Friday, September 14, 2007

Aurelie Sheehan

Aurelie Sheehan is the author of a collection of short stories, Jack Kerouac Is Pregnant, and two novels, The Anxiety of Everyday Objects and History Lesson for Girls.

About History Lesson for Girls, from the publisher:

In her follow-up to the critically acclaimed novel The Anxiety of Everyday Objects, Aurelie Sheehan presents a moving coming-of-age story set in the disturbingly reckless and often hilariously tacky 1970s. In 1975, Alison Glass, age thirteen, moves to Connecticut with her bohemian parents and her horse, Jazz. Shy, observant, and in a back brace for scoliosis, Alison finds strength in an unlikely friendship with Kate Hamilton, the charismatic but troubled daughter of an egomaniacal New Age guru and his substance-loving wife. Seeking refuge from the chaos in their lives, the girls escape into the world of their horses. Rich in humor and heartbreak, History Lesson for Girls is an elegy to a friendship that meant everything.
From Aurelie Sheehan's interview with Jessica Lee Jernigan:
To what extent, if any, is History Lesson for Girls autobiographical?

Aurelie Sheehan: The novel is inspired by some of my own experiences, but the story and the characters are fictional. Some similarities are that I had (have) scoliosis, I rode horses as a kid, and I grew up in Connecticut in the seventies. Most importantly for the novel, I would say, is that I had a friend who was very important to me. When I think back on it now, her importance to my life and survival as a teenager is hard to overemphasize.

At the same time, in order to write the novel, I had to distance the characters in the book from my own personal history, not just because I didn’t want to write memoir, but really so that the characters and story could lift off the page and become real. It wasn’t until they’d become truly imagined characters — going off and doing their own things without my permission and that sort of thing — that I could really write this story.

Why didn’t you want to write a memoir? Why turn your own experiences into fiction? Your choice is paradoxical, given how important the idea of personal history is in your novel, from the title to the closing line.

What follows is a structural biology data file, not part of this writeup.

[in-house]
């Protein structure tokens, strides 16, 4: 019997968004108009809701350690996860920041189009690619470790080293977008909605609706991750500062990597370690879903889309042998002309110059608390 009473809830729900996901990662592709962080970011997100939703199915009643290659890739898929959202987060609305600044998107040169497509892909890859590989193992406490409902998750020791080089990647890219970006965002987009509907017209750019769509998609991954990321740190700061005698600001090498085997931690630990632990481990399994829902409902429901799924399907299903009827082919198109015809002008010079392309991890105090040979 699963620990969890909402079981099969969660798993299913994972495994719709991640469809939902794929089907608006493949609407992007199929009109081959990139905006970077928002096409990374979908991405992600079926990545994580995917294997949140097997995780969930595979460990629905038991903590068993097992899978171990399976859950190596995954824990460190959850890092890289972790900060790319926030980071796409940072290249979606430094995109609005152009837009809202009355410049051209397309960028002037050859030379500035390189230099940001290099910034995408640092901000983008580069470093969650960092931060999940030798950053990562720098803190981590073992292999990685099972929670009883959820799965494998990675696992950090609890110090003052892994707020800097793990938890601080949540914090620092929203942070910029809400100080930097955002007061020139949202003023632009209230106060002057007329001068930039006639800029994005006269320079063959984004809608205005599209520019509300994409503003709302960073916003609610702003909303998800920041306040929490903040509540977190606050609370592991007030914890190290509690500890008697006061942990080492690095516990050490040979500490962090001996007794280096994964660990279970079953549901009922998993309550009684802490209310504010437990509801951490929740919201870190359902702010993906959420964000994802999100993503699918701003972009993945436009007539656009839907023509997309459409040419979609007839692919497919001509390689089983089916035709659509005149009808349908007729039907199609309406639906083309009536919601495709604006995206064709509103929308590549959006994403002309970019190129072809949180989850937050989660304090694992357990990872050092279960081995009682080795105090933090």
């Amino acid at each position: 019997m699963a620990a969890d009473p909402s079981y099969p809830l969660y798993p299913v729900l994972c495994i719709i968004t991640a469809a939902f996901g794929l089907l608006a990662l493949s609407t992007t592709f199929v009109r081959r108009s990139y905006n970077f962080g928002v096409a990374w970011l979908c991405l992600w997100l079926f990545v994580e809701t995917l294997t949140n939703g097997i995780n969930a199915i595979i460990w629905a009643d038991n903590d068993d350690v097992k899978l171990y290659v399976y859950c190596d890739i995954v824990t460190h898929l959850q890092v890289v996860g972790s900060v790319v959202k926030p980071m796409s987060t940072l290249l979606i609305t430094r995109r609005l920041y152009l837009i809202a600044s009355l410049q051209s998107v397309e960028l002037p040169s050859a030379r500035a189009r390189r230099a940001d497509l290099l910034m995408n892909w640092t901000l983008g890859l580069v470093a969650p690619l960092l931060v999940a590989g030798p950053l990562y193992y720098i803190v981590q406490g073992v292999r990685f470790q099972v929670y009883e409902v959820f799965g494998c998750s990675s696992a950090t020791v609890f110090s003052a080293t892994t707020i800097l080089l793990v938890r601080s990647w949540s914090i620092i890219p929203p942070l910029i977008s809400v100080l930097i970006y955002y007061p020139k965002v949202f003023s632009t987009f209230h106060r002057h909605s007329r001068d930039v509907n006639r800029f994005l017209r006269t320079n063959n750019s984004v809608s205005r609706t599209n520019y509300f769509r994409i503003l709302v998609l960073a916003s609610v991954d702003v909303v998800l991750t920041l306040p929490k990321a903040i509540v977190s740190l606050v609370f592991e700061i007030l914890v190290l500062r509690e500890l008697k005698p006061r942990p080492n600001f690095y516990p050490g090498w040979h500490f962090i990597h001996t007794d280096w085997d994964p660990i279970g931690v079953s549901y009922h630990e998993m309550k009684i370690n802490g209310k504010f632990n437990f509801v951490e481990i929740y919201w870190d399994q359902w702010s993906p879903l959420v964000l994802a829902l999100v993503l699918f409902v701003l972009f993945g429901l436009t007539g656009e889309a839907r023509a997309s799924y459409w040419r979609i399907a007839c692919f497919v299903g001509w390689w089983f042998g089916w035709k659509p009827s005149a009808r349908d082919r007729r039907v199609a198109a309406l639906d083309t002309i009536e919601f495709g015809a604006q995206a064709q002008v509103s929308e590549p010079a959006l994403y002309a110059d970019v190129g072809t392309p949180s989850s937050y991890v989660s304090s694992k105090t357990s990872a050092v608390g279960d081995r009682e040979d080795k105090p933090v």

AS: Yes, the idea of personal history is very important to me, and some nonfiction is done in a way that I find really inspiring — I love some of the kinds of surprising “narratives” that can be found in, say, boiling a cup of tea or sharpening a knife, narratives that don’t rely on traditional story arcs to find meaning. And indeed, I have written a series of personal essays myself, so I am familiar with the process of plumbing one’s own life directly. (“The Seven Sisters” was in the Pushcart Prize XXIII anthology, one called “Romance” was in the Alaska Quarterly Review, and I’m in the process of writing an entire book called One Hundred Histories, which are basically short narrative “histories” of objects or concepts.)

I came back to fiction for this novel for various reasons. One, I wanted to write intimately about lives that didn’t necessarily go well at every juncture, and I didn’t want to cannibalize the lives of people I know and in some cases love. Two, I wanted to use form in various ways that had to be fiction. For instance, the “Lost Heroine” narratives are, to me, a second way of telling the story of these two girls and their shared psyche. Ideally, or for me anyway, this narrative exists in a kind of parallel reality alongside the lives of Alison and Kate. Three, I wanted to use an accelerated narrative arc, playing out the consequences of certain kinds of societal injustices and sadnesses in a dramatic fashion.

You’re right when you say that the novel concerns itself with history, and yet to play with these notions with freedom (ironically, yes, to be free of actual history), I wanted to lift the story out of my own life and place it just to the side. This way, I’ve been able to underscore, with the eye of some distance, how a young person can reconcile various intrusions of faux and fateful history (the bicentennial, the pressure of her parents’ own histories), with a history that seems to be largely ignored, the story unfolding under her sneakers at this very moment in time. I wanted to reveal a secret history, an ignored history, the history of girls.

And I do use a kind of faux-memoir technique, which is the adult narrator retelling this story. My goal was to allow the importance of the story to occur to her with greater reality as she tells it to the reader, as she tells it for Kate.

Lest I go on and wind this answer into the entire history of my life, I will quit now. But this question — the question of fiction and nonfiction, and the line between the two — is fascinating to me, aesthetically and otherwise.
Read the entire interview.

The Page 99 Test: History Lesson for Girls.

--Marshal Zeringue